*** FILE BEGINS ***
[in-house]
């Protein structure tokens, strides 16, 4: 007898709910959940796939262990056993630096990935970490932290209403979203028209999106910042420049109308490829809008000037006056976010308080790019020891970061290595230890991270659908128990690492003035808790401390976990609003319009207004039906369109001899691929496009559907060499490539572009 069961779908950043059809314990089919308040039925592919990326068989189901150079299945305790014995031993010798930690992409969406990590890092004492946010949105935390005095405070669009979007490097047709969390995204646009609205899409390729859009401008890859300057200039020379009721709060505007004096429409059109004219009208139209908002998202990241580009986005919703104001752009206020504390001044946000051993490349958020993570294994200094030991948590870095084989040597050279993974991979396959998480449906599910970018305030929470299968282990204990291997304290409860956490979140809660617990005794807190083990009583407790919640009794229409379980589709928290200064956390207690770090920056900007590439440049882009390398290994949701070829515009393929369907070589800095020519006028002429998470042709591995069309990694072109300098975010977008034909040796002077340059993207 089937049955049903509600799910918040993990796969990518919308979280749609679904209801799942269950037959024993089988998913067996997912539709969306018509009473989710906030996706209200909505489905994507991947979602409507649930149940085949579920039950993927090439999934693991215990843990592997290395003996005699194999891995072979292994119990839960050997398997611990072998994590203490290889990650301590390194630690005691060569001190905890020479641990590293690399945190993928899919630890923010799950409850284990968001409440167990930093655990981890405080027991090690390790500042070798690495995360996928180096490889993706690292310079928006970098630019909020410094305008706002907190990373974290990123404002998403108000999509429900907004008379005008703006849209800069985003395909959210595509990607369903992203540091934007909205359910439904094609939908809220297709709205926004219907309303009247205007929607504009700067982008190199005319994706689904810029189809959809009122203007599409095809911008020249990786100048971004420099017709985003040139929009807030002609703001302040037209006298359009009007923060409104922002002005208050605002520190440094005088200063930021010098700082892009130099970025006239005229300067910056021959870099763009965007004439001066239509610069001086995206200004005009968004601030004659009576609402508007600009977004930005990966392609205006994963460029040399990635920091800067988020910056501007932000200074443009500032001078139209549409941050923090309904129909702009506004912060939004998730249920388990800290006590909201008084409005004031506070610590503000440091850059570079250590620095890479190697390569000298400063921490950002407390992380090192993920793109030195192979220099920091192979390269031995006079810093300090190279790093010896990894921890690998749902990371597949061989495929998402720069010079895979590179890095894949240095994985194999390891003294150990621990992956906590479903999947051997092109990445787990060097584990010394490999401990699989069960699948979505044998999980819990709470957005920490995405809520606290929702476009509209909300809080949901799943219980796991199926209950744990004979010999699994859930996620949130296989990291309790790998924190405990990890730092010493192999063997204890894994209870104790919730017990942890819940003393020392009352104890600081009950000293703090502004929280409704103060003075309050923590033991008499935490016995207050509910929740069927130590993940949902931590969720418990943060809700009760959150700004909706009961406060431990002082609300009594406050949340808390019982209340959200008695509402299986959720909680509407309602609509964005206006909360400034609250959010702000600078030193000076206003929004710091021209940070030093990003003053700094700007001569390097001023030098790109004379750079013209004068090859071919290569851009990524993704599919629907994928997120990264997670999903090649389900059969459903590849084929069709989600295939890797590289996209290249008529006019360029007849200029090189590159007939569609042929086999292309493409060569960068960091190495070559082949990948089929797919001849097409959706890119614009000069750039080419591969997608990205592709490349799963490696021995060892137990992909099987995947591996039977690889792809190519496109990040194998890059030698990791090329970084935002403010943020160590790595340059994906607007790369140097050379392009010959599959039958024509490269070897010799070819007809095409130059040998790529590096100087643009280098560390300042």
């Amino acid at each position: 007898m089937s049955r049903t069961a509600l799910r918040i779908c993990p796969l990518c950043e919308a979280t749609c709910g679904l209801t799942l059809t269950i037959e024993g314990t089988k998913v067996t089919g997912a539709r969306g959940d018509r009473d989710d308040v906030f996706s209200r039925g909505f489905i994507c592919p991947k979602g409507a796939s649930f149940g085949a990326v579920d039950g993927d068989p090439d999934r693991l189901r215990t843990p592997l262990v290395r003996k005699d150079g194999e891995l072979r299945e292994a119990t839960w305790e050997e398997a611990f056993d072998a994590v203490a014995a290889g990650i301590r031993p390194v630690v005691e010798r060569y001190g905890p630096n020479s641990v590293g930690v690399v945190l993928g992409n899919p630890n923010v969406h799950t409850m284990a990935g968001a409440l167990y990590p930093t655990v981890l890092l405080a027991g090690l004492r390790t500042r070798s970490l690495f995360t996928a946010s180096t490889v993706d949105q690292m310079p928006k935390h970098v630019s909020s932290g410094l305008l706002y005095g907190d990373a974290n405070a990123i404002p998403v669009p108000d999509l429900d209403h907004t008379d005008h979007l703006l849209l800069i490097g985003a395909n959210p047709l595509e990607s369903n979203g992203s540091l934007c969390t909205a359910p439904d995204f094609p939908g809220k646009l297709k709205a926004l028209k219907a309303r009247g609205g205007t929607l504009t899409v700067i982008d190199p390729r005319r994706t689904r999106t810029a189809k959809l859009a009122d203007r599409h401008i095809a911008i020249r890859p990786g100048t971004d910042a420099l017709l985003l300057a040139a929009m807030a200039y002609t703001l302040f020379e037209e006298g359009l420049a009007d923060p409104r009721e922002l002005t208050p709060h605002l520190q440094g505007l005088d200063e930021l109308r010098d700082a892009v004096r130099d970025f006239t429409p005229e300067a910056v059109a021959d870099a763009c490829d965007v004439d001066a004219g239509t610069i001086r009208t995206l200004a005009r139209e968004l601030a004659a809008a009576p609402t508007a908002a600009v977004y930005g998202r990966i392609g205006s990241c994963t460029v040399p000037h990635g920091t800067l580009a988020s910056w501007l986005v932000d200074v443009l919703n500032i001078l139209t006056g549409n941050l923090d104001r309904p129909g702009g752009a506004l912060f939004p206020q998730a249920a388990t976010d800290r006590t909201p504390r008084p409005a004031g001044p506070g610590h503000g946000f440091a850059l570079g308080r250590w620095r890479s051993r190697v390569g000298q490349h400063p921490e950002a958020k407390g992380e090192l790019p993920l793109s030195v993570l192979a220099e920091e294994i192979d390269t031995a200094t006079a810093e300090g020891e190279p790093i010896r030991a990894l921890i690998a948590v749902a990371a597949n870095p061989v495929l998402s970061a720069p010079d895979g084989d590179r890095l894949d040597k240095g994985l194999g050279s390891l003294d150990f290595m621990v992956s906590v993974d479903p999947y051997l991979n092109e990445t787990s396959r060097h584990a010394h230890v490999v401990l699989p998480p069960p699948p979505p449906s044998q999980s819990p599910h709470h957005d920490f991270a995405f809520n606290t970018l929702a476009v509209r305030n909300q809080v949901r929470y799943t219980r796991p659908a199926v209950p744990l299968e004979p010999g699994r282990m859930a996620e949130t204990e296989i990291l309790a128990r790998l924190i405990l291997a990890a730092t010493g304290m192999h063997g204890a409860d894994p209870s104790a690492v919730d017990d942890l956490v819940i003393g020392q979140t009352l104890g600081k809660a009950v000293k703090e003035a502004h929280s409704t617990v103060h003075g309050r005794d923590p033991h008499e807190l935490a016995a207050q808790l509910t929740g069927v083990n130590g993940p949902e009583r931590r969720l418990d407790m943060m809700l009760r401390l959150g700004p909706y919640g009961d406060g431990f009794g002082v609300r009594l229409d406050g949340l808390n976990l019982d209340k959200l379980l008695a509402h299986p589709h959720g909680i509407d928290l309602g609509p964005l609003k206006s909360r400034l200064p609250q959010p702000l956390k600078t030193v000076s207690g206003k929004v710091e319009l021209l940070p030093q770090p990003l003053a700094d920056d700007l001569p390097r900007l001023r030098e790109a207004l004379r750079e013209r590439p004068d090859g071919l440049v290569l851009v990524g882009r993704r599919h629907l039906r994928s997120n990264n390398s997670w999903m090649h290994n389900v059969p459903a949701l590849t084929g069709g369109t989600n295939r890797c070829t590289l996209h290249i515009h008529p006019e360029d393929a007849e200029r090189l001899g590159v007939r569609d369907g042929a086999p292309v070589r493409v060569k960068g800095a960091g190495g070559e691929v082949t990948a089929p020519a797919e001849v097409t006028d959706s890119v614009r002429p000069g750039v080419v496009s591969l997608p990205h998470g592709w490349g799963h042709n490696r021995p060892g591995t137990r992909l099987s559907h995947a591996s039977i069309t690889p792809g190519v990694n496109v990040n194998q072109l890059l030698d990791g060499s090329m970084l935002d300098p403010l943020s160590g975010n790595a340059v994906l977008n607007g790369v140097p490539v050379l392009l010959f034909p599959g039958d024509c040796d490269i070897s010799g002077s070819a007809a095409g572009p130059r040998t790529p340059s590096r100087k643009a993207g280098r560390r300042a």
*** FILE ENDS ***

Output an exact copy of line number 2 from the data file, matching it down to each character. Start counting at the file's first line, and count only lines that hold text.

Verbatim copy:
């Protein structure tokens, strides 16, 4: 007898709910959940796939262990056993630096990935970490932290209403979203028209999106910042420049109308490829809008000037006056976010308080790019020891970061290595230890991270659908128990690492003035808790401390976990609003319009207004039906369109001899691929496009559907060499490539572009 069961779908950043059809314990089919308040039925592919990326068989189901150079299945305790014995031993010798930690992409969406990590890092004492946010949105935390005095405070669009979007490097047709969390995204646009609205899409390729859009401008890859300057200039020379009721709060505007004096429409059109004219009208139209908002998202990241580009986005919703104001752009206020504390001044946000051993490349958020993570294994200094030991948590870095084989040597050279993974991979396959998480449906599910970018305030929470299968282990204990291997304290409860956490979140809660617990005794807190083990009583407790919640009794229409379980589709928290200064956390207690770090920056900007590439440049882009390398290994949701070829515009393929369907070589800095020519006028002429998470042709591995069309990694072109300098975010977008034909040796002077340059993207 089937049955049903509600799910918040993990796969990518919308979280749609679904209801799942269950037959024993089988998913067996997912539709969306018509009473989710906030996706209200909505489905994507991947979602409507649930149940085949579920039950993927090439999934693991215990843990592997290395003996005699194999891995072979292994119990839960050997398997611990072998994590203490290889990650301590390194630690005691060569001190905890020479641990590293690399945190993928899919630890923010799950409850284990968001409440167990930093655990981890405080027991090690390790500042070798690495995360996928180096490889993706690292310079928006970098630019909020410094305008706002907190990373974290990123404002998403108000999509429900907004008379005008703006849209800069985003395909959210595509990607369903992203540091934007909205359910439904094609939908809220297709709205926004219907309303009247205007929607504009700067982008190199005319994706689904810029189809959809009122203007599409095809911008020249990786100048971004420099017709985003040139929009807030002609703001302040037209006298359009009007923060409104922002002005208050605002520190440094005088200063930021010098700082892009130099970025006239005229300067910056021959870099763009965007004439001066239509610069001086995206200004005009968004601030004659009576609402508007600009977004930005990966392609205006994963460029040399990635920091800067988020910056501007932000200074443009500032001078139209549409941050923090309904129909702009506004912060939004998730249920388990800290006590909201008084409005004031506070610590503000440091850059570079250590620095890479190697390569000298400063921490950002407390992380090192993920793109030195192979220099920091192979390269031995006079810093300090190279790093010896990894921890690998749902990371597949061989495929998402720069010079895979590179890095894949240095994985194999390891003294150990621990992956906590479903999947051997092109990445787990060097584990010394490999401990699989069960699948979505044998999980819990709470957005920490995405809520606290929702476009509209909300809080949901799943219980796991199926209950744990004979010999699994859930996620949130296989990291309790790998924190405990990890730092010493192999063997204890894994209870104790919730017990942890819940003393020392009352104890600081009950000293703090502004929280409704103060003075309050923590033991008499935490016995207050509910929740069927130590993940949902931590969720418990943060809700009760959150700004909706009961406060431990002082609300009594406050949340808390019982209340959200008695509402299986959720909680509407309602609509964005206006909360400034609250959010702000600078030193000076206003929004710091021209940070030093990003003053700094700007001569390097001023030098790109004379750079013209004068090859071919290569851009990524993704599919629907994928997120990264997670999903090649389900059969459903590849084929069709989600295939890797590289996209290249008529006019360029007849200029090189590159007939569609042929086999292309493409060569960068960091190495070559082949990948089929797919001849097409959706890119614009000069750039080419591969997608990205592709490349799963490696021995060892137990992909099987995947591996039977690889792809190519496109990040194998890059030698990791090329970084935002403010943020160590790595340059994906607007790369140097050379392009010959599959039958024509490269070897010799070819007809095409130059040998790529590096100087643009280098560390300042």